Goa is the only state in India to have a Uniform Civil Code. As the Portuguese governed Goa before independence, and when they left, the state adopted the Portuguese Civil Code. Therefore, if such a case is registered in Goa, a Muslim man cannot practise polygamy. On this ground, recently Supreme Court referred to Goa saying – “shining example of UCC”.

Apart from this, Supreme Court, at instances in its judgements and statements, directed the Parliament to frame a policy for UCC. For the first time, it happened in Ahmed Khan v. ShahBano, in which the court held that a Muslim woman is entitled to maintenance apart from the sum of mahr even after the Iddat period ends. After which conservative Muslims started opposing the judgement saying that it is direct interference in personal religious matters. Initially, the Rajiv Gandhi government of that time favoured the judgement as a consequence of which Congress started losing elections in the Muslim dominated parts. The Rajiv Gandhi government surrendered to the pressure, and to appease the Muslim community, the Parliament enacted the Muslims Women (Protection of Rights in Divorce) Act, 1986. According to MWA, the Mahr and maintenance were to be paid to a divorced woman only during the period of three months of Iddat. This disallowed a divorced Muslim woman to file a petition in court for maintenance.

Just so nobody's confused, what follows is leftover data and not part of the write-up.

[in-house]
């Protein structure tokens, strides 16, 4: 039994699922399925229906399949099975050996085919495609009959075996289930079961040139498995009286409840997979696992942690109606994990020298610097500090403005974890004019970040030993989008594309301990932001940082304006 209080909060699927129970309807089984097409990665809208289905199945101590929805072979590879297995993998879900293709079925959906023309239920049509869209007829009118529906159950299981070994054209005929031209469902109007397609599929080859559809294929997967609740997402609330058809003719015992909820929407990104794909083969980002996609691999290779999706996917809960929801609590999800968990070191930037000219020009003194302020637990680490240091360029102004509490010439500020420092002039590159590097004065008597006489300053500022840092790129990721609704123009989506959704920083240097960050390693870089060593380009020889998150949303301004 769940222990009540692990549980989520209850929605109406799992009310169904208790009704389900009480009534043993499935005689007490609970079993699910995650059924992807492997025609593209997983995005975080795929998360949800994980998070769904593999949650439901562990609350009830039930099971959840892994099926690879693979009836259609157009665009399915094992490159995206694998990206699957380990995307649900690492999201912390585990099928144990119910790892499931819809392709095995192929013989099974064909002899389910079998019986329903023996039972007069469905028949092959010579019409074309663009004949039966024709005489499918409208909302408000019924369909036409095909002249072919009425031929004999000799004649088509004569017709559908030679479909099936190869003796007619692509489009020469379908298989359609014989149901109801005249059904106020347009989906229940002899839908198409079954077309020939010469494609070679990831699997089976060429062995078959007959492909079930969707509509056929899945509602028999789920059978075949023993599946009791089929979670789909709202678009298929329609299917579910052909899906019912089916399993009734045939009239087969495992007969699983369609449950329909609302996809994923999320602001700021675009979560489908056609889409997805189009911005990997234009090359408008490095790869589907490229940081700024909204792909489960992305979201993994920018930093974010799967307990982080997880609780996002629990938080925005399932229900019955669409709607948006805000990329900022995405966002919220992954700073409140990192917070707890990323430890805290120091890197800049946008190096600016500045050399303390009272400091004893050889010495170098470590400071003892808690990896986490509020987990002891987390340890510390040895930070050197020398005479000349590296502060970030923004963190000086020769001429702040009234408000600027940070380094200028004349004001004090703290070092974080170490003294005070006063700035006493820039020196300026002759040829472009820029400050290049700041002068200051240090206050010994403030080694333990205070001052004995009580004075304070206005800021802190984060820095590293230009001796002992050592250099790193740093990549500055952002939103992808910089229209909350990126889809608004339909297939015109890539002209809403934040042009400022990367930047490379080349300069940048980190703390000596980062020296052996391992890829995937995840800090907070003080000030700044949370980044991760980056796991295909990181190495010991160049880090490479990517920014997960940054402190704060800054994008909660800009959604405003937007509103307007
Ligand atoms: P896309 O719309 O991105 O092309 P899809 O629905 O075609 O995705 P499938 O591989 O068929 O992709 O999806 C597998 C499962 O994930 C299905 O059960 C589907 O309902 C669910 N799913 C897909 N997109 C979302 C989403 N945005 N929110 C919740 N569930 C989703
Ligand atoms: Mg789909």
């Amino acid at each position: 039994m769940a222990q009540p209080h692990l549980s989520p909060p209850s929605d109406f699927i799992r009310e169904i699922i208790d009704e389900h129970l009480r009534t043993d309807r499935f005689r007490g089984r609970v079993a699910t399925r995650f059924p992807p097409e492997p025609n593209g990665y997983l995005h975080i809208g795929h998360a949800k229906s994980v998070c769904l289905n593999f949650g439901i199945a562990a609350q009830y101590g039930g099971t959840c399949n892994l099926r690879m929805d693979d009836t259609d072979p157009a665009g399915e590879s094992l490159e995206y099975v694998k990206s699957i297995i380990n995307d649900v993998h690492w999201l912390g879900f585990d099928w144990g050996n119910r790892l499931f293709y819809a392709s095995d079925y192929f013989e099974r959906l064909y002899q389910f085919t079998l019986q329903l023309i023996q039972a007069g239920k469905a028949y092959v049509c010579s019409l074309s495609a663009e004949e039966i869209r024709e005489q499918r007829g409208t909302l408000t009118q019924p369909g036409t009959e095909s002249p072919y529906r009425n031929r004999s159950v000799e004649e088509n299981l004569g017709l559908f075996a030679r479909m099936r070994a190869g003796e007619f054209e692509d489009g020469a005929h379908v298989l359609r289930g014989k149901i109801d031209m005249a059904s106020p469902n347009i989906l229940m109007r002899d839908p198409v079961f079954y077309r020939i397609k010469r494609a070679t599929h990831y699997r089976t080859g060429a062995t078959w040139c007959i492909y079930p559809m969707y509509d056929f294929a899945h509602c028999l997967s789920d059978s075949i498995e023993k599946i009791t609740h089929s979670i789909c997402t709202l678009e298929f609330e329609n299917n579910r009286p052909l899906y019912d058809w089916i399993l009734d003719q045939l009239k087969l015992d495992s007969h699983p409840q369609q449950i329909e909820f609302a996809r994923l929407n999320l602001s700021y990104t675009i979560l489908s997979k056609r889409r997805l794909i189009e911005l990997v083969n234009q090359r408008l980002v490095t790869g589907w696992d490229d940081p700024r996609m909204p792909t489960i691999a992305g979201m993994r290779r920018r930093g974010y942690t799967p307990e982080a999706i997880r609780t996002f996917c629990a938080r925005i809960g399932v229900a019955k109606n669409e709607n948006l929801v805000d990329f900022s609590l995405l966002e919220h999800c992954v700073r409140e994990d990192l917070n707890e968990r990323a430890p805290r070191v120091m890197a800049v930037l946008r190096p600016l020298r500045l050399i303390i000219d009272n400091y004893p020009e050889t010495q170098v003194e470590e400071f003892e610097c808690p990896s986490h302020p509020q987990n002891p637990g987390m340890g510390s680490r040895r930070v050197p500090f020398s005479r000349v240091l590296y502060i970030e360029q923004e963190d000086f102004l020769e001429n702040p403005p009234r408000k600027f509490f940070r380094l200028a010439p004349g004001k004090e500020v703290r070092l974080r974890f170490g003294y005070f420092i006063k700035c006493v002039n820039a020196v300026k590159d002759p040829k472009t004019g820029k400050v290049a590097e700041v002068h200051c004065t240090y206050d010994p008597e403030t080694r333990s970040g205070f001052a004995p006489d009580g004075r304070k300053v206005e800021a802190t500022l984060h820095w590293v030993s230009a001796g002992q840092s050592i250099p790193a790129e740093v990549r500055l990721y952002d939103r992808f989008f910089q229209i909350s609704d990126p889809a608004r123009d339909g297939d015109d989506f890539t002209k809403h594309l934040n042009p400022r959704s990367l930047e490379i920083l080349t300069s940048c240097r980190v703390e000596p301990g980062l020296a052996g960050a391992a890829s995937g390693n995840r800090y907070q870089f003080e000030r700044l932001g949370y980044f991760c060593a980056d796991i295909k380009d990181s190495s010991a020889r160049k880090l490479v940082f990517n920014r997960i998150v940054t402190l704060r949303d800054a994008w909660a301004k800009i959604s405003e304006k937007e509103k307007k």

After this, the case of Sarla Mudgal came into the picture in 1995 when a Hindu husband married under Hindu law embraced Islam to solemnize the second marriage. The Supreme Court held that adopting Islam for a second marriage is an abuse of Personal laws. In this case, the court directed the government to work upon Article 44.

Chief Justice of India, V.V. Khare in John Vallamattom v. Union of India struck down Section 118 of Indian Succession Act and stated that – “Article 44 provides that the State shall endeavour to secure for all citizens a Uniform Civil Code throughout the territory of India. It is a matter of great regrets that Article 44 of the Constitution has not been given effect to. Parliament is still to step in for framing a common civil code in the country. A Common Civil Code will help the cause of national integration by removing the contradictions based on ideologies”.

Juvenile Justice Act, 2014 paved the way for UCC as it allowed people of the Muslim community to adopt children who were earlier prohibited under Muslim Law. And while delivering the judgement on this Act, Supreme Court again asked the Government to form UCC.

In a recent judgement, Supreme Court termed Fatwas as illegal and said that it has no place in Independent India and cannot target innocent. In one of its reports, the Law Commission of India suggested that emphasis should be laid on reforming personal laws.

We have witnessed that many personal law boards and the so-called leaders of religious communities confronted UCC face to face; as a reason, UCC will take away the rights of these fancy boards to regulate a religion according to their personal motives. But certainly, neither it strips an individual to follow her/his religious beliefs nor does it lays an impact over Article 25 and Article 26 of the Constitution.

Subsequently, after onlooking many incidents of gender and religious inequality, entire India, in one voice, appeals for the implementation of UCC in the country.